‘We’re no good at saying no’: How adland’s overwork culture is dragging us down

Mumbrella's Josie Tutty speaks to leaders from across Australia's advertising landscape about shifting the culture of endless hours and weekend emails to something more sustainable.

In May 2013, 24-year-old Li Yuan, an Ogilvy & Mather China employee, collapsed at his desk in Beijing from an apparent cardiac arrest. Although the company has since denied any wrongdoing, Yuan had been working until 11 pm every day for a month.

Later the same year, Young & Rubicam Indonesia copywriter Mita Diran died after working continuously for three days straight.

On Christmas Day 2015, 24 year-old Dentsu employee Matsuri Takahashi jumped to her death from a company dormitory in Japan. She had worked over 100 hours of overtime in one month.

Matsuri Takahashi, the Dentsu employee who leapt to her death

Japan even has its own word for the phenomenon: Karōshi, or ‘death by overwork’.

In 2017, things don’t appear to be getting any better – and it’s not just an Asian problem. A recent Adweek article listed examples of employees getting called back into the office at 10pm, a woman who worked 36 days straight until 3am, and a father who recorded videos of himself from his office so his kids wouldn’t go so long without seeing him.

So how do Australia’s advertising and PR industries size up to the rest of the world when it comes to achieving a work-life balance? And more importantly, are its leaders in a position to turn things around?

According to Kimberlee Wells, CEO TBWA\Melbourne, the nature of the agency model can often be to blame for high working hours. “The strong deadline orientation through our work means that if somebody says jump, agencies turn around and say ‘sure, how high?’… we’re no good at saying no. We haven’t trained ourselves to say ‘wait a minute – how vital is this?'”, she says.

Wells: ‘We’re no good at saying no’

When it comes to tackling a culture of overwork embedded deep into a company’s core, strong leadership is essential to stymieing the problem. In the case of Dentsu employee Matsuri Takahashi, that leadership wasn’t in place.

Just two weeks ago, Dentsu’s president Toshihiro Yamamoto released a statement in which he highlighted the PR agency’s failure “to fulfil the social responsibility of a company”. Back in December, Dentsu CEO Tadashi Ishii said he felt “deep responsibility as a person for overseeing the management of the company”.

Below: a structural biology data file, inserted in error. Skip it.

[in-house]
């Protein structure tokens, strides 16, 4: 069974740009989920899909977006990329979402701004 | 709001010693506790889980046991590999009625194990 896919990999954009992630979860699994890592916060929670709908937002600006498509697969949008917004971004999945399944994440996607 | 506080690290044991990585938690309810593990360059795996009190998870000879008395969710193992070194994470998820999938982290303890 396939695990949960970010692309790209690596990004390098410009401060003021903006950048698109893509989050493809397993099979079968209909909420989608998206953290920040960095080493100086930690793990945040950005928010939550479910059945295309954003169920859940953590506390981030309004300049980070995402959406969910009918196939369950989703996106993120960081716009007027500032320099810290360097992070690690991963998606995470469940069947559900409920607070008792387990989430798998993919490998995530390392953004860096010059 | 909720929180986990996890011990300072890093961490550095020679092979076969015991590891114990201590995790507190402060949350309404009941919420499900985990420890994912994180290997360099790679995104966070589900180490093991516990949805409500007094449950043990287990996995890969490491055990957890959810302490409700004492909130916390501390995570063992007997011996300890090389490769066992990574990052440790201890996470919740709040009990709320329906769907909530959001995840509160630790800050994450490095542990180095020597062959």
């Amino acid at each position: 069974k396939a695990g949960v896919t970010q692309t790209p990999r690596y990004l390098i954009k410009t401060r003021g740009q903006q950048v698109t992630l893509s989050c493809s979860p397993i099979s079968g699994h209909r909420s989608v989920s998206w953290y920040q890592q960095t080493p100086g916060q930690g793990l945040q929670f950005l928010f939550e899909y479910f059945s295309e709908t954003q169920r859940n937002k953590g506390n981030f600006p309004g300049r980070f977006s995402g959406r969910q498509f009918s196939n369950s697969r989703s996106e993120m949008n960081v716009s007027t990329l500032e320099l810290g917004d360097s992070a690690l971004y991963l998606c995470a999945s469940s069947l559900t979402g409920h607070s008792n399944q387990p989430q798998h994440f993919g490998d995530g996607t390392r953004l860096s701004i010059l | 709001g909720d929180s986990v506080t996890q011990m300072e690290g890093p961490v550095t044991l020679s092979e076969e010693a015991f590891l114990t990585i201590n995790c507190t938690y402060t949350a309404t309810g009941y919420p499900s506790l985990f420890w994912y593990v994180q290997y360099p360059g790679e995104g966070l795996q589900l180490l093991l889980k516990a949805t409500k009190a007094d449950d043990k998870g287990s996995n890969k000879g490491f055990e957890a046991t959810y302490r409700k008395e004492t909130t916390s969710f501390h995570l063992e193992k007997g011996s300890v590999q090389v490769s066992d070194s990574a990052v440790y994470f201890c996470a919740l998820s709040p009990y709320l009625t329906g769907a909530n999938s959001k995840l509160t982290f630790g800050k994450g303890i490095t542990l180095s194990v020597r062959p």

According to Wells, “there’s definitely a requirement for managers to identify those individuals who are not taking leave and to force some leave on them. That’s where forced leave around Christmas becomes an enormous productivity benefit to the individual.”

Research from the PRCA and PRWeek has shown that over one third of the PR industry has suffered from mental health problems. The respondents listed stress, pressure from clients and workload as some of the key factors which impacted their mental health.

“The mental health aspect is critical, because if we haven’t got that in our people, we in all honesty haven’t got a business,” said Wells.

The belief that a worker should battle on no matter what is, from her perspective, a serious problem: “Encouraging someone when they call up and say ‘I’m not feeling well I’m going to work from home’ today, to say to them ‘no, if you’re not feeling well, don’t work. Turn everything off.'”

“We’ve fallen into this belief that things will stop if we do, and they don’t. They keep going,” she adds.

Compared to the rest of the world, Wells says, Australia is certainly not the worst. “We’ve got one of our team working in the agency at the moment from Tokyo, and they can’t believe the time that we finish, because they ordinarily would be working until 11.00pm, midnight, 1.00am everyday,” she said.

Wells points to her head of art, Eric Benitez, who recently joined the company from Brazil. He told her: “In Brazil we would work as if we were pitching every single day.”